Daniel Decatur Emmett was born in Mount Vernon, Ohio, on October 29, 1815. Like many others that were to populate the early minstrelsy circuit, Emmett came from an Irish-American family. His grandfather, John Emmett came to America from Ireland sometime before the revolutionary war where he served as a surgeon and chaplain. In 1788 he had a son, Abraham who lived in Vriginia with his family until coming to Mount Vernon, Ohio in around 1812 and was among its earliest settlers.
Not much is known about Emmett's early childhood except that in his old age he recalled that as a youth "it was a fashion in those days among the young people to try their skill at making verses, and sing them to some popular tune." Most of the tunes which impressed Emmett were of Irish, Scottish or English origin, with some early American Negro minstrel music. At age fifteen he had written and performed his first original composition at an 1830 Fourth of July celebration. This song is still a popular song today called "Old Dan Tucker."
At seventeen Emmett left home and joined the U.S. Army, becoming the lead fifer at Jefferson Barracks, Missouri. When the Army found out he lied about his age he was dismissed. The next few years he would sign on with various circus bands and continued to perform in public. In 1842 Emmett joined the Original Virginia Minstrels where he played fiddle. It was an immediate success and their act was being copied all over the country. They even did a tour in Great Britain. Unfortunately the group soon went there separate ways.
Upon returning to the States he dabbled in acting and managing minstrel shows but he belonged on the stage. His main instrument throughout his years was the banjo. Emmett joined Bryant's Minstrels in New York in 1858 where he stayed and worked until 1867. From 1867 to 1888 he lived in Chicago once again plying his stagecraft of song accompanying himself on the fiddle and the banjo.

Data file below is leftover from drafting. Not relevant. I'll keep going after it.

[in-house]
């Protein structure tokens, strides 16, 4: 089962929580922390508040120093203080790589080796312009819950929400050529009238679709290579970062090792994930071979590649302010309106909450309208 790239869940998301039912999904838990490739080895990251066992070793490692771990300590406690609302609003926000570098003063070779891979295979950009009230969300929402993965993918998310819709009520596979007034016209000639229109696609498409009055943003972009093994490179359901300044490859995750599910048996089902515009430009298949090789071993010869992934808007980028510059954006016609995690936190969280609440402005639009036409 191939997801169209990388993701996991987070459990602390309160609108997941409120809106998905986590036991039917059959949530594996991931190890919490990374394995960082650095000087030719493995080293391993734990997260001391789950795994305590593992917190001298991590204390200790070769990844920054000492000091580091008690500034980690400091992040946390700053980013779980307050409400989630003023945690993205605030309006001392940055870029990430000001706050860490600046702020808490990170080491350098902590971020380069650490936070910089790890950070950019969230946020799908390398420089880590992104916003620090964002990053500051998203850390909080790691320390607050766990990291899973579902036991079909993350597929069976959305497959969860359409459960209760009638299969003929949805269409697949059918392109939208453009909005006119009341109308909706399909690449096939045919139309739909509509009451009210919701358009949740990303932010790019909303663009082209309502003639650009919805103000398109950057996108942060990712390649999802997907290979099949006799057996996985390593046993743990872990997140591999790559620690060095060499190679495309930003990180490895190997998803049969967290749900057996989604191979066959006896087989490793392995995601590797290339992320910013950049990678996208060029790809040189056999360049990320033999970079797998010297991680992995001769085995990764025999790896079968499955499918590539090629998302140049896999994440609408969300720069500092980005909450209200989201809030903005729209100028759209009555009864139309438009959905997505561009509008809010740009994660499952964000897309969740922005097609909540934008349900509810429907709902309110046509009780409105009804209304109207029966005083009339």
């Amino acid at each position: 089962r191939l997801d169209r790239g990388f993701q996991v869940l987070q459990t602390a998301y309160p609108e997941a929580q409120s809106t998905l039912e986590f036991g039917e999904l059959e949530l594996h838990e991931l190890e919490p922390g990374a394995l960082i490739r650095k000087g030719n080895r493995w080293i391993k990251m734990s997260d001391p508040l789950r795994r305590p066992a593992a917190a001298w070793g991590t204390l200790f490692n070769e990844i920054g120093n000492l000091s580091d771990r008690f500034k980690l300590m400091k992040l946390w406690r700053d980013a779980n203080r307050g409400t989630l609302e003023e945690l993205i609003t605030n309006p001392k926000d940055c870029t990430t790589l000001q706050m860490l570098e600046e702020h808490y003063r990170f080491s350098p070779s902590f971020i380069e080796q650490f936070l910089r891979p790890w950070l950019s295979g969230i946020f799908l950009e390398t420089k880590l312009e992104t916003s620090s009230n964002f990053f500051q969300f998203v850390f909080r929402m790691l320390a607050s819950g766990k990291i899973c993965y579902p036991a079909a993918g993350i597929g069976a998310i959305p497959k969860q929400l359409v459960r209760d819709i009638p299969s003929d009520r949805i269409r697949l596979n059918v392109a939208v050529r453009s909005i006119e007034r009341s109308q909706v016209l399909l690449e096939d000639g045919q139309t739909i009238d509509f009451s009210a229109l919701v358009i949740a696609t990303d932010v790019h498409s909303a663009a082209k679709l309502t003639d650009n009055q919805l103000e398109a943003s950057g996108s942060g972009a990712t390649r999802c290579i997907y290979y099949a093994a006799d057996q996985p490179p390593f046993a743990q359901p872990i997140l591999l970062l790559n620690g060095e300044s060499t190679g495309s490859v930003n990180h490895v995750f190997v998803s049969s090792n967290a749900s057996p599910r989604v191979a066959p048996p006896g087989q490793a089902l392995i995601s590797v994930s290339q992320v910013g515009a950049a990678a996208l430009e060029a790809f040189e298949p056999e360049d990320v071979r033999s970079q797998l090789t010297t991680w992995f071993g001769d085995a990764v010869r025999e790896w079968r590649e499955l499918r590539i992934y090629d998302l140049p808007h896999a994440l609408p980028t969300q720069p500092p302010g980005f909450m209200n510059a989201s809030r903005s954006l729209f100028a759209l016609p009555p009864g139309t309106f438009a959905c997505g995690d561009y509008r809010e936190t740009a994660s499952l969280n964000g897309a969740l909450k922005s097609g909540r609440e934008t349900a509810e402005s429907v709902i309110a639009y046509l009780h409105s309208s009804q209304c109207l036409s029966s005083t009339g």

In 1859 Emmett wrote the song which would make him famous. "Dixie's Land," which was eventually shortened to "Dixie," became a smash hit. It was written as a walkaround, which is a section of the show during which each performer walked several times around the inside of a semicircle in which his fellow performers were seated and then did his particular specialty in the center of the stage. With the Civil War impending the South picked up "Dixie" as its unofficial confederate anthem. Emmett, being a Unionist was not happy about this at all. Even today "Dixie" can bring up controversy. Schools, plays and States have all been litigated against for usage of this song, claiming its offensive in one form or another. After the war "Dixie" regained its popularity in the North.
By 1882 Emmett, now in his sixties, was still touring and would sing his famous song "Dixie" to standing ovations. He toured with the Leavitt Gigantean Minstrels in the 1880's and in 1895, at the age of eighty, he took his last tour with Al Field's troupe, mostly touring through the South. He returned to Mount Vernon in 1888 where he lived the last years of his life.
Like most entertainers in those days Emmett retired penniless. He would chop and saw wood for farmers to put a meal on his table. Upon finding out of his situation in 1893 the Actor's Fund of America in New York City granted him a weekly sum of five dollars a week. He lived on this until he died on June 28, 1904. He was always considered a local celebrity and this small community still honors his life with various events and lectures. A monument has been erected in his honor and his birthplace is now a historic landmark.
Besides Old Dan Tucker and Dixie, other famous songs credited to Emmet are "Turkey in the Straw," "Old Zip Coon," "The Blue Tail Fly," and "De Boatman's Dance." In 1943 Bing Crosby played Dan Emmett in the film-story of his life called, of course, Dixie.